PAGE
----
“Ask a Priest: Must I Follow a Confessor’s Advice About a Vocation?”

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Q: Must a confessor’s advice be obeyed completely — if it is regarding a vocation? Some context: I am unmarried (female). I have discerned and I do not have strong inclinations toward religious or married life. Also, I have to take care of my aging mom, and my job is our only source of income. (My mom grew up in an orphanage, and I don’t want to leave her in a senior home when she becomes very old. I think that would be very ungrateful of me to do so.) The good priest (not my regular confessor), however, told me to choose either of the vocations. And now I am not at peace. He said one should either take up witnessing religious life in community or in the salvific work of a marriage. As a single I do not have a strong ministry in groups, but I do give witness to Jesus at my workplace and encourage people in little ways through my online work. I have always thought I am called to remain hidden and, with God’s help, sanctified in the world. I am open to Jesus’ will if he wants me to be in religious life or marriage, and not the life I have chosen in prayer. At age 31 I do not know which congregation would accept me here (in India) and how I would take care of mom financially for at least five more years. I do believe that it is Jesus in the confessional, and I very much want to obey the priest. It’s just that my circumstances are particular. Please suggest something. – P.

Answered by Fr. Edward McIlmail, LC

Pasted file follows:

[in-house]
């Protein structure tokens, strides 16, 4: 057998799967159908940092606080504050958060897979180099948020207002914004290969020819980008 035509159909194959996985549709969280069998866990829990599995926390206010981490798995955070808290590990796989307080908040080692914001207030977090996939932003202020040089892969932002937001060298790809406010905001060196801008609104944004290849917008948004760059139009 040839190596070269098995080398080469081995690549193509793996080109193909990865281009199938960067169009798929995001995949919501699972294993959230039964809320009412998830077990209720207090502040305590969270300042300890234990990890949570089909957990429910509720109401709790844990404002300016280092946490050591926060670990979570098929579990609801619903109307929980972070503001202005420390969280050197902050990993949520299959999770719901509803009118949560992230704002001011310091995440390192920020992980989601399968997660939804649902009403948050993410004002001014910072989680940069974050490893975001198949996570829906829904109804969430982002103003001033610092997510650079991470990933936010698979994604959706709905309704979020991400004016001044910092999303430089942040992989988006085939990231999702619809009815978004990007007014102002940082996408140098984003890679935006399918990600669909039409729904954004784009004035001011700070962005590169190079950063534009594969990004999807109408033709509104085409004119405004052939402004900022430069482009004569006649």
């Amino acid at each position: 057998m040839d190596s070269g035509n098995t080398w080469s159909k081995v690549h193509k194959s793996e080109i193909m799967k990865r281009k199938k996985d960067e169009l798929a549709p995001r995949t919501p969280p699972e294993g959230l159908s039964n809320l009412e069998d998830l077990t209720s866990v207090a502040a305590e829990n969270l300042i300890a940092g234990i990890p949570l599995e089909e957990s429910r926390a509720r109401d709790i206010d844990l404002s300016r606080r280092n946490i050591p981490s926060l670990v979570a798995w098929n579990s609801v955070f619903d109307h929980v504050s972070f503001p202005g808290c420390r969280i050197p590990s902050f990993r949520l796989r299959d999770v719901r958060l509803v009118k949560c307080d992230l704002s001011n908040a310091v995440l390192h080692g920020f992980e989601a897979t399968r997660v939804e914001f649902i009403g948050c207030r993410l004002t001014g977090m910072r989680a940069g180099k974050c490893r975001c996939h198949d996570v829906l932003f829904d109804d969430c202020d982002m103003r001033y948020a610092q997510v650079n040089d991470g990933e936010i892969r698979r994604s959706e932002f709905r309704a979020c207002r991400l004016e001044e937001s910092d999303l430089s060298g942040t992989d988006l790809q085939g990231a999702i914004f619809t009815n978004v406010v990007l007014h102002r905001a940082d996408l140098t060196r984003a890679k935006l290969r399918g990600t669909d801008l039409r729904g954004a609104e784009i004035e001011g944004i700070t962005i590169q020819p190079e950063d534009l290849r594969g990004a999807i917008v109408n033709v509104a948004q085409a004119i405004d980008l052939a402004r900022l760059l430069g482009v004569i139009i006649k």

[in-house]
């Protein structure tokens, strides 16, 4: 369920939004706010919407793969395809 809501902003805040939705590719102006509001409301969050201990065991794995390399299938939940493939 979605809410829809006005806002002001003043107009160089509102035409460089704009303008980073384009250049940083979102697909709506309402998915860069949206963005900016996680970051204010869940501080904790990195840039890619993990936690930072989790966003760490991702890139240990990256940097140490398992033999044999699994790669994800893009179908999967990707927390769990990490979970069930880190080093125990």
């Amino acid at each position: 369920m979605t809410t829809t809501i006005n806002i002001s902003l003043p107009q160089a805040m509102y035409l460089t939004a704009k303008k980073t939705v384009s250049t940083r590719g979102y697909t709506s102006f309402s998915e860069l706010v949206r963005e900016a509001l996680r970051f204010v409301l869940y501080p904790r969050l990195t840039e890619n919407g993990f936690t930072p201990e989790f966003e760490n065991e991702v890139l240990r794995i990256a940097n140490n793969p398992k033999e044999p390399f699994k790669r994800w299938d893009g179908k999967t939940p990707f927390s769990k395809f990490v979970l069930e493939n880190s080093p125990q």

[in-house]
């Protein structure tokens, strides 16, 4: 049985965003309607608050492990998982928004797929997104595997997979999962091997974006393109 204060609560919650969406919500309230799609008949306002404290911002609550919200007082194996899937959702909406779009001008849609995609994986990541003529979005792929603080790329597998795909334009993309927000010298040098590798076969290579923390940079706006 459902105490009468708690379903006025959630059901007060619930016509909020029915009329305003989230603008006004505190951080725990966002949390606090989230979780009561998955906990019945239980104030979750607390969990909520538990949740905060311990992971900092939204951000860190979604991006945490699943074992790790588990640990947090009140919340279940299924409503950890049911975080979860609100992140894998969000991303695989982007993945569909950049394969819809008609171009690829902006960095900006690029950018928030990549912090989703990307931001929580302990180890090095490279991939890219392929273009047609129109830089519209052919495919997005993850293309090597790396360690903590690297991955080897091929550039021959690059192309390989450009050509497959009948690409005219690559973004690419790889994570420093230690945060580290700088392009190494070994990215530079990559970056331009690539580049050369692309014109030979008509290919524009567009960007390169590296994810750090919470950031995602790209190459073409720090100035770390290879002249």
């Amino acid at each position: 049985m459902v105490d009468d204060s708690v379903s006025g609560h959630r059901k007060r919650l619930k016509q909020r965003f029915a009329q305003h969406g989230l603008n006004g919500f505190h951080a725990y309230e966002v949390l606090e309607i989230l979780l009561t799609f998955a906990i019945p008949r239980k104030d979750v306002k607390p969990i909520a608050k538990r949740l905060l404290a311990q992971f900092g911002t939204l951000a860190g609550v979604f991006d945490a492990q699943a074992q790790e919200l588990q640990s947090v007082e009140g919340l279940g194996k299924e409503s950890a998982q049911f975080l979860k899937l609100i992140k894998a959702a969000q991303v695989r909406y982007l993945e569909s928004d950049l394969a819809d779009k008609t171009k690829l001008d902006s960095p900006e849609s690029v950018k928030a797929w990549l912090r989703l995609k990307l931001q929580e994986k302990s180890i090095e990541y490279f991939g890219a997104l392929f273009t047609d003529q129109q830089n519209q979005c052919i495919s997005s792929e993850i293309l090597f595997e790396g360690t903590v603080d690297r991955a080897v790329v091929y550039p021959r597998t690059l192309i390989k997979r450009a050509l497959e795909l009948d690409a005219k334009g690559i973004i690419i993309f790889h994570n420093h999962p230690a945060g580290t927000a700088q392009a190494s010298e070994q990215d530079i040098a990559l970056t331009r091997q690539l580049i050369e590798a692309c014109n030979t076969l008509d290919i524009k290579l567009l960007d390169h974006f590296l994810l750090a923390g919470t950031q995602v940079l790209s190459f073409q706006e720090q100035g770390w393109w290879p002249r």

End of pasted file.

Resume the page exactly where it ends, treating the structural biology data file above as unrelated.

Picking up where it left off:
A: It is admirable that you are taking care of your mother. This is a beautiful way to follow the Fourth Commandment and to give Christian witness to the world.

I don’t know the full context of what was said in the confessional, so I don’t want to appear as though I’m judging that priest. Having said that, let me offer a few observations.

First, religious life or marriage aren’t the only options for you. Single life has its place in the Church, too.

Some singles who want to live a deeper life of faith might join a third order of the Carmelites or Franciscans, for instance. But that is an option, not an obligation.

In any case it sounds as though your “vocation” right now is to take care of your mom.

Some congregations, in fact, would dissuade someone from entering religious life who needs to care for an elderly parent.

And the fact that you don’t feel any strong inclination toward religious life is another sign that it might not be your path.

It’s understandable if someone in India might think that a young Catholic woman should either be married or in religious life. Traditional societies might find it hard to accept the notion of a young woman being “unattached.”

However, you do have a strong family attachment to your mother, and it is understandable that her well-being is a priority for you.

As for the other dimension of your question: Advice about vocations is just that — advice. You aren’t obliged to follow what the priest said.

The better place to seek advice about vocations might be with the vocational director or superior of a religious congregation or with a spiritual director. Discernment takes time and a lot of dialogue and prayer. (Our Retreat Guide on vocation might help you.)

In any case you would want to cultivate a deep prayer life and sacramental life. This is the best preparation for being open to God’s will, whatever it might be. Because who knows — maybe the Holy Spirit wanted you to hear something from that confessor.

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